Moscow has hosted its third annual Bitcoin & Blockchain Conference, gathering major industry players from both Russia and abroad to discuss the present state of fintech and its emerging perspectives.
Facilitated by the founder of the first Ukrainian bitcoin agency Kuna Michael Chobanian, Moscow conference attracted the interest of such influential Russian actors as Sberbank, Moscow Exchange, Qiwi, National Settlement Depository, and Higher School of Economics, with such international companies as Blockchain, Genesis Mining, Cyber.Fund and Emercoin joining in.
2016 has become the first year when “blockchain” was added to the name of the conference earlier referred to as “Bitcoin Conference Russia.” The step reflects the shift in perception of the technology, characteristic of both the country and the universal trends which have become apparent recently.
Throughout the last couple of years, Russia has been positioning itself as one of the countries keeping the harshest stance on bitcoin. At the same time, a few influential structures have been consistently advocating blockchain, and the position of the country’s official bodies on the technology has thus been far more propitious than that on so-called “money surrogates,” i.e. digital currencies.
The first speech delivered by a Russian-speaking spokesperson was dedicated to a matter as subtle as whether bitcoin “should” be banned or not. The speaker Sergei Antonyan, the head of research on financial technologies at the National Agency of Financial Studies, stated that 80% of common Russian citizens have never heard about bitcoin, 40% still being eager to ban the digital currency.
Artem Tolkachev, a lawyer running his own agency, spoke next, raising buzz in the audience as he clarified the measures which might be undertaken soon against those who mine, sale or use bitcoin on the territory of Russia. “Lets take it on the lam,” disclaimed one of the participants jokingly after Tolkachev reminded the audience about the plans of the Ministry of Finance to punish bitcoin enterpreneurs with up to 7 years in jail.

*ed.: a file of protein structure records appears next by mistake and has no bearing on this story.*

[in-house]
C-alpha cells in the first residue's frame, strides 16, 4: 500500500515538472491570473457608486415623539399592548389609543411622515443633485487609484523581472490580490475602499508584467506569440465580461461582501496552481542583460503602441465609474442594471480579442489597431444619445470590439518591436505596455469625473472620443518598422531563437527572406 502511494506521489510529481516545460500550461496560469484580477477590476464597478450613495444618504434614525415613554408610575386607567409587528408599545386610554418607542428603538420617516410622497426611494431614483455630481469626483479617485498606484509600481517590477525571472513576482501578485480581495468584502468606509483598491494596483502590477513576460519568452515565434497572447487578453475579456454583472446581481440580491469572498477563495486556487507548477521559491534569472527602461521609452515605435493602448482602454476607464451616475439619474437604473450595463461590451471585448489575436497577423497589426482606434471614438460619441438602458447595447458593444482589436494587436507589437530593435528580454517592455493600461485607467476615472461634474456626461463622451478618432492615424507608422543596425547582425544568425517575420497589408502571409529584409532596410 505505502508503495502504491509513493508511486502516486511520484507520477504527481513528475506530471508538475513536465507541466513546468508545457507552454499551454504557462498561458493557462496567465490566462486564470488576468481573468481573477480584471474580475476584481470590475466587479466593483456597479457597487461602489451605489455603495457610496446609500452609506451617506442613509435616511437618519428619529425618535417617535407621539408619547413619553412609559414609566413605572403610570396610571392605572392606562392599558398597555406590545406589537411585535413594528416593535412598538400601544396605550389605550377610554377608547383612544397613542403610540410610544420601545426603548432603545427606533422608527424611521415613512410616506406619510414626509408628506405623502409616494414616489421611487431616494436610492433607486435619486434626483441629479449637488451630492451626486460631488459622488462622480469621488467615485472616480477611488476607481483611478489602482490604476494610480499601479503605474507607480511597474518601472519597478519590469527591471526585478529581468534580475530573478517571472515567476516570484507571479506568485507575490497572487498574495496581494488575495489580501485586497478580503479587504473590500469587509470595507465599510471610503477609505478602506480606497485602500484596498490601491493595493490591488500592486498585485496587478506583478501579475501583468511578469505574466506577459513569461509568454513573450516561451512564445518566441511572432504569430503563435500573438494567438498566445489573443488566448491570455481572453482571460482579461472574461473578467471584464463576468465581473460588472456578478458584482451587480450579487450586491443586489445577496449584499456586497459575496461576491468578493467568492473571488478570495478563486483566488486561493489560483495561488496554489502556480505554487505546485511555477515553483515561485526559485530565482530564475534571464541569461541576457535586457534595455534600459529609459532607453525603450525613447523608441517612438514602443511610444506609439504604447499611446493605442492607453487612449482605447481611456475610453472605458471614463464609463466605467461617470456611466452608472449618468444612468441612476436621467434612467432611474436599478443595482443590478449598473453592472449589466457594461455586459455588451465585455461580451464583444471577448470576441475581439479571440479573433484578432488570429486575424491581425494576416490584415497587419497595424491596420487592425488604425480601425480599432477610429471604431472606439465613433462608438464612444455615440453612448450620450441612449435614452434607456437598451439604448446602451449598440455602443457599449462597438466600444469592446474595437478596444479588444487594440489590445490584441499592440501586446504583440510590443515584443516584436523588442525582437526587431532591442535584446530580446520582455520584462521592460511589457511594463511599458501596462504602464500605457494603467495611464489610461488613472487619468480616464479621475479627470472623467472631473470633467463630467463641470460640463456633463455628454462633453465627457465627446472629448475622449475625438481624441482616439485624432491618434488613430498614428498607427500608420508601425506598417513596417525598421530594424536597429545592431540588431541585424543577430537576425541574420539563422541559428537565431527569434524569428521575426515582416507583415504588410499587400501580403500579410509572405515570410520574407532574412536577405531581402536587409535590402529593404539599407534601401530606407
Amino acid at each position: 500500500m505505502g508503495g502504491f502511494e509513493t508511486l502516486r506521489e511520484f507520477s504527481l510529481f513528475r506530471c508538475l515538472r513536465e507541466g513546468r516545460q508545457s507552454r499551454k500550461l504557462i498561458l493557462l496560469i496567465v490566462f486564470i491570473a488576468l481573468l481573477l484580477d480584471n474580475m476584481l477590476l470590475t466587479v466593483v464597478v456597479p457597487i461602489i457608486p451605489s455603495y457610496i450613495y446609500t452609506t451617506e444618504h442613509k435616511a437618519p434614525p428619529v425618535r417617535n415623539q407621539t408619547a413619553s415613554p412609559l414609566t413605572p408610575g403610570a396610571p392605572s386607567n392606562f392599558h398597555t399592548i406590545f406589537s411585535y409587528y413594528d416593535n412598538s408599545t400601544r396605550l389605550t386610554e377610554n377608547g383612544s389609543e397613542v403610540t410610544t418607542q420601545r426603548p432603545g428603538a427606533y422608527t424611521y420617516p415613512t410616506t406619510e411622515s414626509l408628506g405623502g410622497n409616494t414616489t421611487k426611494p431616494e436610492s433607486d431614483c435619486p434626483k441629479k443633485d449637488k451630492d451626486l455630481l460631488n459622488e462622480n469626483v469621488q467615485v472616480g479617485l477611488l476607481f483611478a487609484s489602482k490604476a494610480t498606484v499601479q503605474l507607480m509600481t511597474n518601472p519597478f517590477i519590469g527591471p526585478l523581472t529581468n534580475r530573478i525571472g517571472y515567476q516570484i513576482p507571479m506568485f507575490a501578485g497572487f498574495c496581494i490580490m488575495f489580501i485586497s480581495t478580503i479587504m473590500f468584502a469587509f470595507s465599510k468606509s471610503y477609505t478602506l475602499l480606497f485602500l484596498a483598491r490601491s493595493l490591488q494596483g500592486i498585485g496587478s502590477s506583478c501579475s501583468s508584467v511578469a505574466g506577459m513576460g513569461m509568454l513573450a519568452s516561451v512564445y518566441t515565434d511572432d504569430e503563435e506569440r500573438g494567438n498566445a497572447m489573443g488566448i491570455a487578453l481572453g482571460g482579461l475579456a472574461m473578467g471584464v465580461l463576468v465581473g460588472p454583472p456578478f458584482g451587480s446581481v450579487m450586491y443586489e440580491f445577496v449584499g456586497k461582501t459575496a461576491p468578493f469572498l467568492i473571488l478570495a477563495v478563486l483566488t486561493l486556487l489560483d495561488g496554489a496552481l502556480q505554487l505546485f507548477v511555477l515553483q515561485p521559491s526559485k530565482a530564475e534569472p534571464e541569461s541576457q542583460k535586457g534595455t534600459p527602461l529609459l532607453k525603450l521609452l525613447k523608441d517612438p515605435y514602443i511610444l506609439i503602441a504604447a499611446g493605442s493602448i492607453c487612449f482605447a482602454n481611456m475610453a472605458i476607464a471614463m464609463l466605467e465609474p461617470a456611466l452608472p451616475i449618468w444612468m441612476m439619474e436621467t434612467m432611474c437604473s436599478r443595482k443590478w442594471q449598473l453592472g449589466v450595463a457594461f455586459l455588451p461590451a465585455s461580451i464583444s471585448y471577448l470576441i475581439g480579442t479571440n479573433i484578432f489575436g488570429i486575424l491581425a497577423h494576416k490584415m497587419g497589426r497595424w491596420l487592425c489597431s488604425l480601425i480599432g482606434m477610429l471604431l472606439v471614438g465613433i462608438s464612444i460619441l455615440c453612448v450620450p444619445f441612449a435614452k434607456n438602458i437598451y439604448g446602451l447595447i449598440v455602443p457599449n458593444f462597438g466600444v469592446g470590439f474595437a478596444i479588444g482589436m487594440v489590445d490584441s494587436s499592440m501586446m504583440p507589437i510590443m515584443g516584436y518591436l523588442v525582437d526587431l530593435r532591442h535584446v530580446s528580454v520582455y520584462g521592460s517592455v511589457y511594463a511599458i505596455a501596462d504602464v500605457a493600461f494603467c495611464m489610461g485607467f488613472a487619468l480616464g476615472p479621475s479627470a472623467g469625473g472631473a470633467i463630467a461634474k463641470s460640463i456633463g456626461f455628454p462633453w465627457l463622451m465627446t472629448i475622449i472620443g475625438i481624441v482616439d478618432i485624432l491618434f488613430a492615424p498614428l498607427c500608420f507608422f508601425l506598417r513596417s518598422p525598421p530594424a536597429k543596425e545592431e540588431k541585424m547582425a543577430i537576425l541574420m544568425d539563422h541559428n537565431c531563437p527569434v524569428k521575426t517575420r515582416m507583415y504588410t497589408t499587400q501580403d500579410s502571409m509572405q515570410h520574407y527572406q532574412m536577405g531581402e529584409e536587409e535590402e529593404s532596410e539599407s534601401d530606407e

The “interesting regulatory climate,” as yet another speaker Paul Szurek put it, does not deprive the country of the benefits it has in relation to bitcoin’s future. In his report, the head of strategy and partnerships at Blockchain, claimed that the Russian market possesses huge potential since, as assessed by WBG, 33% of Russians are still unbanked. Moreover, those who save or borrow money are often reluctant to do so in a financial structure, which, according to Szurek, clearly shows that the level of credibility of the financial system is relatively low. These factors could attract common citizens to bitcoin, provided that they learn more about the digital currency, he said.
Regardless of the outcome the “unbelievable adventures of bitcoin in Russia” bring, both future and present of blockchain technology worldwide seems bright. That is what Dima Starodubtsev, the leader of Cyber.fund, made clear while reporting on the investment potential of the technology. Having listed a few impressive success stories related to the work of his numerous projects, Starodubtsev ended up announcing a DAO Ethereum based decentralized Investment Protocol (without disclosing further details about the project).
The growing interest towards Ethereum platform within the industry was not left unattended, too, with Alex Fork and his collegue Vladislav Martynov announcing their plans to bring the architect of the project Vitalik Buterin to Russia in the upcoming months.
Bitcoin Conference Russia initiated by Smile-Expo was held under the sponsorship of CoinsBank, CoinPayments, and United Business Angels.